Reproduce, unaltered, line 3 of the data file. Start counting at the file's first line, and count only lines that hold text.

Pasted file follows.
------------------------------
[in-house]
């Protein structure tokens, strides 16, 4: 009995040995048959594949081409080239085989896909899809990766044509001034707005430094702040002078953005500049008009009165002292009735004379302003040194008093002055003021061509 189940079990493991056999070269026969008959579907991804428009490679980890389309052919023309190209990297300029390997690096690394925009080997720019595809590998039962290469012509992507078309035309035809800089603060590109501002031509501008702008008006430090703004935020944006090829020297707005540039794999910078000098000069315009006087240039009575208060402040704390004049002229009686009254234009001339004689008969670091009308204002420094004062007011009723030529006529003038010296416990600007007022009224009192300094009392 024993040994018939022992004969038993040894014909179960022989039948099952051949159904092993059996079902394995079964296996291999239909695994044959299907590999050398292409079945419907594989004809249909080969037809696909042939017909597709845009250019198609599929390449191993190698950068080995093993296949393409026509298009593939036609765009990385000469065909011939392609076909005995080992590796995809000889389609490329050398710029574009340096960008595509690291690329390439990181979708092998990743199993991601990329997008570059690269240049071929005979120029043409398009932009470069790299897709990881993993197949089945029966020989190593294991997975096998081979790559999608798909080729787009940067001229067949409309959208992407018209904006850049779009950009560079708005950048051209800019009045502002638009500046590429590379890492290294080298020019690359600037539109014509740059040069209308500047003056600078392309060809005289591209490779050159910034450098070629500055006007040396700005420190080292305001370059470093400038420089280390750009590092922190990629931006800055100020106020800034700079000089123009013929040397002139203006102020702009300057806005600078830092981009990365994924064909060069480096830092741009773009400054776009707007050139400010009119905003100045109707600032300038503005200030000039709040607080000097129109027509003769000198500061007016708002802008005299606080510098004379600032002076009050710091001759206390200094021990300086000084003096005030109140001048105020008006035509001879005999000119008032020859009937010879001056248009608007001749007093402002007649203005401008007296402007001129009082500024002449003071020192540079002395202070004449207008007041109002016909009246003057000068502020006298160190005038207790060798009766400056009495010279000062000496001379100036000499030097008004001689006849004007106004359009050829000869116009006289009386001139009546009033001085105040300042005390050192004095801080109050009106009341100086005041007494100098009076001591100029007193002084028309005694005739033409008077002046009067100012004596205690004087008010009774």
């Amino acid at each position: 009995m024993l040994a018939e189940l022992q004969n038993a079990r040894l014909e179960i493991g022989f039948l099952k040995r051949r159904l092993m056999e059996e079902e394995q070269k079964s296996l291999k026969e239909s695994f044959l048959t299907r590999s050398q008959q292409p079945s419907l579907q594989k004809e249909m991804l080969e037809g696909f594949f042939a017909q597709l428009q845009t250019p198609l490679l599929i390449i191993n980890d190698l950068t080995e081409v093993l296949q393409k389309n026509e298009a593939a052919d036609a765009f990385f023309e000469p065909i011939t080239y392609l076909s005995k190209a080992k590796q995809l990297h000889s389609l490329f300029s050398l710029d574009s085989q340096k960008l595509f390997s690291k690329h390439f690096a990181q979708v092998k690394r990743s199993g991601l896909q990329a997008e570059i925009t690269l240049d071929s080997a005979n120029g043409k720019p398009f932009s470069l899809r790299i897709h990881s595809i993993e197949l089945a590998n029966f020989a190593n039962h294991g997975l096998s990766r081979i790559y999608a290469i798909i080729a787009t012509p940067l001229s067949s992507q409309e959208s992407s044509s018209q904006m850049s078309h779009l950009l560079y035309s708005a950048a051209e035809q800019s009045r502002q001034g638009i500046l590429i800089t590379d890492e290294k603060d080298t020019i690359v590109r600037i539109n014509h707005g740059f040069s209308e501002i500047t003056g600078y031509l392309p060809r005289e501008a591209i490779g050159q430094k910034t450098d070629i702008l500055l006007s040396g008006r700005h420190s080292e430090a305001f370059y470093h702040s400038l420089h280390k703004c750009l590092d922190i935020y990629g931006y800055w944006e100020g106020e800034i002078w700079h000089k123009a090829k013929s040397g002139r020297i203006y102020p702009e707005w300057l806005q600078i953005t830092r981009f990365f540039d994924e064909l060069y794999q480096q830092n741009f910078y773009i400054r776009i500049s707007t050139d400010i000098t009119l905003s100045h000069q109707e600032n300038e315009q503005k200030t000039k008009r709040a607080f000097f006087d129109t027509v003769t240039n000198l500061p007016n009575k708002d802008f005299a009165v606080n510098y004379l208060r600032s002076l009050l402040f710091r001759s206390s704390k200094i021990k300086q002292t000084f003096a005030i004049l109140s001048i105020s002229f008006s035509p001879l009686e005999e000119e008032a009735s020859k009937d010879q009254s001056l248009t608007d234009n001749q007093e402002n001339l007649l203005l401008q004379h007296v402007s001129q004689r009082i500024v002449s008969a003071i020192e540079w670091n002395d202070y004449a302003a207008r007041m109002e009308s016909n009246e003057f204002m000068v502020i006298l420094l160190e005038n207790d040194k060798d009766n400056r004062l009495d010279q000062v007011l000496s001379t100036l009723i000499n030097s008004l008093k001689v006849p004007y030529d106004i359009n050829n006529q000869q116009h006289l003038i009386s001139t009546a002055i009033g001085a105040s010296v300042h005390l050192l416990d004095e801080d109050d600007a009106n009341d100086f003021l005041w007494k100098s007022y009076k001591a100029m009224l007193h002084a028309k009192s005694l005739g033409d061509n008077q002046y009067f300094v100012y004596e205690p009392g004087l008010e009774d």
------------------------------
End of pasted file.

């Amino acid at each position: 009995m024993l040994a018939e189940l022992q004969n038993a079990r040894l014909e179960i493991g022989f039948l099952k040995r051949r159904l092993m056999e059996e079902e394995q070269k079964s296996l291999k026969e239909s695994f044959l048959t299907r590999s050398q008959q292409p079945s419907l579907q594989k004809e249909m991804l080969e037809g696909f594949f042939a017909q597709l428009q845009t250019p198609l490679l599929i390449i191993n980890d190698l950068t080995e081409v093993l296949q393409k389309n026509e298009a593939a052919d036609a765009f990385f023309e000469p065909i011939t080239y392609l076909s005995k190209a080992k590796q995809l990297h000889s389609l490329f300029s050398l710029d574009s085989q340096k960008l595509f390997s690291k690329h390439f690096a990181q979708v092998k690394r990743s199993g991601l896909q990329a997008e570059i925009t690269l240049d071929s080997a005979n120029g043409k720019p398009f932009s470069l899809r790299i897709h990881s595809i993993e197949l089945a590998n029966f020989a190593n039962h294991g997975l096998s990766r081979i790559y999608a290469i798909i080729a787009t012509p940067l001229s067949s992507q409309e959208s992407s044509s018209q904006m850049s078309h779009l950009l560079y035309s708005a950048a051209e035809q800019s009045r502002q001034g638009i500046l590429i800089t590379d890492e290294k603060d080298t020019i690359v590109r600037i539109n014509h707005g740059f040069s209308e501002i500047t003056g600078y031509l392309p060809r005289e501008a591209i490779g050159q430094k910034t450098d070629i702008l500055l006007s040396g008006r700005h420190s080292e430090a305001f370059y470093h702040s400038l420089h280390k703004c750009l590092d922190i935020y990629g931006y800055w944006e100020g106020e800034i002078w700079h000089k123009a090829k013929s040397g002139r020297i203006y102020p702009e707005w300057l806005q600078i953005t830092r981009f990365f540039d994924e064909l060069y794999q480096q830092n741009f910078y773009i400054r776009i500049s707007t050139d400010i000098t009119l905003s100045h000069q109707e600032n300038e315009q503005k200030t000039k008009r709040a607080f000097f006087d129109t027509v003769t240039n000198l500061p007016n009575k708002d802008f005299a009165v606080n510098y004379l208060r600032s002076l009050l402040f710091r001759s206390s704390k200094i021990k300086q002292t000084f003096a005030i004049l109140s001048i105020s002229f008006s035509p001879l009686e005999e000119e008032a009735s020859k009937d010879q009254s001056l248009t608007d234009n001749q007093e402002n001339l007649l203005l401008q004379h007296v402007s001129q004689r009082i500024v002449s008969a003071i020192e540079w670091n002395d202070y004449a302003a207008r007041m109002e009308s016909n009246e003057f204002m000068v502020i006298l420094l160190e005038n207790d040194k060798d009766n400056r004062l009495d010279q000062v007011l000496s001379t100036l009723i000499n030097s008004l008093k001689v006849p004007y030529d106004i359009n050829n006529q000869q116009h006289l003038i009386s001139t009546a002055i009033g001085a105040s010296v300042h005390l050192l416990d004095e801080d109050d600007a009106n009341d100086f003021l005041w007494k100098s007022y009076k001591a100029m009224l007193h002084a028309k009192s005694l005739g033409d061509n008077q002046y009067f300094v100012y004596e205690p009392g004087l008010e009774d």